Tuesday, May 19, 2009

Face-Lift 633

Guess the Plot

Hound in Blood and Black

1. When 5th grader Sindy Snowden arrives for her second day at school everything is really freaky. She soon realizes that's because her teacher opened a portal to a cartoon world and was replaced by Huckleberry Hound.

2. Louie is the last werehound in Nashville. He spends most of his time listening to old Elvis tunes, drinking coffee and smoking cigarettes, brooding over the past. Except, of course, when the moon shines and he goes crazy chasing cats and rabbits. Which is exactly how he meets Elvira, Queen of the Night, a washed-up harlot with a kind heart, who thinks he has a future in show business.

3. Thirteen year old Gwendar has made a terrible mistake; he has insulted the dreaded High King Dreadmost. Dreadmost casts Gwendar into the royal kennel for punishment. There, Gwendar must fight amongst the hounds for his very survival. But Gwendar does more than survive, he rises to become leader of the pack.

4. Her nickname: Hound. Her occupation: zombie poacher. But on this futuristic Earth, zombies aren't killed; they're captured and pitted against each other in gladiatorial combat. When Hound gets bitten by a zombie, will she lose her humanity and be forced to fight other zombies for the entertainment of the rabble?

5. The Hound of the Baskervilles is not dead, merely in hiding. It's going to take all the wits of Dr. Watson's ten-year old descendant, Emma, to deal with this one - and where's Holmes when you really need him? Reincarnated as a rabbit! How is he going to survive this time?

6. When reporter Vali Thorres finds artist Luke Klaus's most vocal critic with his throat ripped out, he follows the blood to one of Klaus's paintings. Before he can call the police, both trail and body vanish. Thorres must find a way to restore Klaus's soul before the creatures he bargained with are unleashed.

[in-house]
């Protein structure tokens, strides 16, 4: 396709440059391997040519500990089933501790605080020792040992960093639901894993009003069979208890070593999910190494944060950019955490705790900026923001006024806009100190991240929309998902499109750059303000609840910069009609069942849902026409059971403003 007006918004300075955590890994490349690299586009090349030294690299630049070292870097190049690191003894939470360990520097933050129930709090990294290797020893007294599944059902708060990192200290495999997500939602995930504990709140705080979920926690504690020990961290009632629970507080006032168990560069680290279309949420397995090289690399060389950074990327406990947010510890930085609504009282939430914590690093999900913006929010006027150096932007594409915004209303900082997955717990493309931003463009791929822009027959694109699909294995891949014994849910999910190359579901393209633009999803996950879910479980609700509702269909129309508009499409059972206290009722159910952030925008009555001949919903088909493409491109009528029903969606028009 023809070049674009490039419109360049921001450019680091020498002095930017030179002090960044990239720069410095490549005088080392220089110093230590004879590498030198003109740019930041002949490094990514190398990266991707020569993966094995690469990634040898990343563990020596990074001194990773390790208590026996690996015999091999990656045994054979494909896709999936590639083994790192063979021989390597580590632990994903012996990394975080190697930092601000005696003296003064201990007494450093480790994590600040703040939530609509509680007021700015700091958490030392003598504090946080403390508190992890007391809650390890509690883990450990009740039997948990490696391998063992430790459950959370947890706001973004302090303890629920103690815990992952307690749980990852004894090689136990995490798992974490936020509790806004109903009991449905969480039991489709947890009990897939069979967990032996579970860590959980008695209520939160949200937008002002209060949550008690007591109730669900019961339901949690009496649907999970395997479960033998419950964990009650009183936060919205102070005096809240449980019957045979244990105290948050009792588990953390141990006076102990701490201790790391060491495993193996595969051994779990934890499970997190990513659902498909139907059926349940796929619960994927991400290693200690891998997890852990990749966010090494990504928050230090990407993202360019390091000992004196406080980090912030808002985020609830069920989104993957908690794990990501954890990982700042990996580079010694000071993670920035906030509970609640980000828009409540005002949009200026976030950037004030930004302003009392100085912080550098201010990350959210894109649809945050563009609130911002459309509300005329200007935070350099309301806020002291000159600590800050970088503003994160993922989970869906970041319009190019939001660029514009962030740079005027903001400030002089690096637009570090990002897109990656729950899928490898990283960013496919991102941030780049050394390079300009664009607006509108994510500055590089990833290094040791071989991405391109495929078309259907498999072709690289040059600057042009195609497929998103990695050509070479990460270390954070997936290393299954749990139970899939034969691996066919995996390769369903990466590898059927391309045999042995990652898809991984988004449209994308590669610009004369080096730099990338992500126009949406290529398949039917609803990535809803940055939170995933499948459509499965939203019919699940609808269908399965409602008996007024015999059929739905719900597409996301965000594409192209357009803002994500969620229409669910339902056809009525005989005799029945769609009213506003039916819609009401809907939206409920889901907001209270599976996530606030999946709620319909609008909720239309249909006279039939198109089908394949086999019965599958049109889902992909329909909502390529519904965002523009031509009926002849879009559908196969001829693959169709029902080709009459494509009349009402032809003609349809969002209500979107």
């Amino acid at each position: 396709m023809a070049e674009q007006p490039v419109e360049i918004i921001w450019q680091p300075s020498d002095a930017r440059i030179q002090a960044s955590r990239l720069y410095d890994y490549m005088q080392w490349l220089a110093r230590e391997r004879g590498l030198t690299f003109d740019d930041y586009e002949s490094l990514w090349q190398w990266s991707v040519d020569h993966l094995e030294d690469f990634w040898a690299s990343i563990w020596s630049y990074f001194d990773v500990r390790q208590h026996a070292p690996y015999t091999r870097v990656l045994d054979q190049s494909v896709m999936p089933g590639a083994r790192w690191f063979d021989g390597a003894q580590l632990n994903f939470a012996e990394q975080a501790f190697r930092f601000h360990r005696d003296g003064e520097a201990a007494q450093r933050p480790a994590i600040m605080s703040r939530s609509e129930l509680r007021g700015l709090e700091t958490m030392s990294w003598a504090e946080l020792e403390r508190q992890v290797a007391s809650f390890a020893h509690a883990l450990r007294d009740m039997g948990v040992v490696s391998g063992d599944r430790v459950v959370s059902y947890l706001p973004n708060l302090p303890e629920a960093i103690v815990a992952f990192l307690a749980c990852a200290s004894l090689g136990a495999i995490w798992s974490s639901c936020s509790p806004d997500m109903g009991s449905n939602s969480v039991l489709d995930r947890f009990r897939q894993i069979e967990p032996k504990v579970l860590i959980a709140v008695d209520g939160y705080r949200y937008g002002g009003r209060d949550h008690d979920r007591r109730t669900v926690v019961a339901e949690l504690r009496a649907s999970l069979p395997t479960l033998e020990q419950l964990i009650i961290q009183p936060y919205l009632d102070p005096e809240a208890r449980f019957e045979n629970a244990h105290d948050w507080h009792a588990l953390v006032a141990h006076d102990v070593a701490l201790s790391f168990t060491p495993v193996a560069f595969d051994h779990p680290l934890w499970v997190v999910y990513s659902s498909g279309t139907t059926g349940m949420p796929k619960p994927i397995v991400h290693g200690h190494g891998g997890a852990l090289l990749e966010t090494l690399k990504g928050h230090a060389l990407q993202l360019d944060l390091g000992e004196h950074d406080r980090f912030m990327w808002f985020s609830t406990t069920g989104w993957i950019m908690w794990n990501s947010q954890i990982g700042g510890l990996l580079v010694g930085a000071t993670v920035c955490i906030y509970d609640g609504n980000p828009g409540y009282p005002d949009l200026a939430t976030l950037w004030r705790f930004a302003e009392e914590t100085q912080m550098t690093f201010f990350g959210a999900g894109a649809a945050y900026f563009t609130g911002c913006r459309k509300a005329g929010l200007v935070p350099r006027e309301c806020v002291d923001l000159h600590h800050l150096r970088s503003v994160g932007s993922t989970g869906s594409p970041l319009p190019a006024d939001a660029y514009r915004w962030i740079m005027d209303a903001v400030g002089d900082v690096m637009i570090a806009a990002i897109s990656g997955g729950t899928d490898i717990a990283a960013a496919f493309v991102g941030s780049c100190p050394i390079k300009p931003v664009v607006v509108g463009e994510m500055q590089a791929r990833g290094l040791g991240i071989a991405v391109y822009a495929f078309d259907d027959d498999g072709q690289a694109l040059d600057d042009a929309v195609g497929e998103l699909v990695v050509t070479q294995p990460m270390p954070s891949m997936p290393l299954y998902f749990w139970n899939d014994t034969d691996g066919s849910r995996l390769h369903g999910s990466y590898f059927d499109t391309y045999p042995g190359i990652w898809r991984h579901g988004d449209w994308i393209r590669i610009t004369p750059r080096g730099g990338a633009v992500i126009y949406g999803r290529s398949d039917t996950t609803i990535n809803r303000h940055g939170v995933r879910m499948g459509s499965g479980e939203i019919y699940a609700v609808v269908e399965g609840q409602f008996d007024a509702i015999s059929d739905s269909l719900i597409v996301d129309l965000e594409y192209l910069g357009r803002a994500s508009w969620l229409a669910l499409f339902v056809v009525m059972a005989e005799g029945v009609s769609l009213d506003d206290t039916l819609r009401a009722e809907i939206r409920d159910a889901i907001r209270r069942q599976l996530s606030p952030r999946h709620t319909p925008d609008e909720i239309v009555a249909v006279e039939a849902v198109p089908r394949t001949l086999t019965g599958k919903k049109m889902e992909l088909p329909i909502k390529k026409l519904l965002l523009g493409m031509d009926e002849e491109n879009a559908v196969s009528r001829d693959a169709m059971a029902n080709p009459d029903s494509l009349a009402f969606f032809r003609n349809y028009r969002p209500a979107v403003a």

Original Version

Dear Agent,

Kumari is a wrangler; a poacher [a puppet, a pirate, a poet,] and a gambler who catches zombies and fights them against one another as gladiators. All she wanted to do was live and die without becoming a monster. [As the rest of the query is in present tense, that sentence may as well be, too.] In a broken Earth populated by undead, slavers, drought and greed, this isn’t as easy as it sounds.

Kumari’s simple life changes from one of survival to something much more complicated [Can a life centered around capturing zombies and pitting them against other zombies in the arena really be called "simple"?] when she wins a girl in a risky gamble – a child-slave desperate to find something to live for in the world Kumari has forsaken – [What is the world Kumari has forsaken?] and is forced to kill her closet friend when he is bitten by an undead. [This wouldn't have happened if her friend had come out of the closet.] When running to a new city in hopes of escaping her pain causes more problems than it solves, Kumari faces the loss of the only thing worth living for when she is infected by a zombie bite: her humanity.

HOUND IN BLOOD AND BLACK, complete at approximately 100,000 words, is science fiction/horror. Kumari’s story explores a new kind of future where existing isn’t just about running from and killing zombies [like it is in most other books about the future], but fighting them against each other in gladiatorial combat – the only way left for mankind to prove to themselves that they aren’t the real monsters.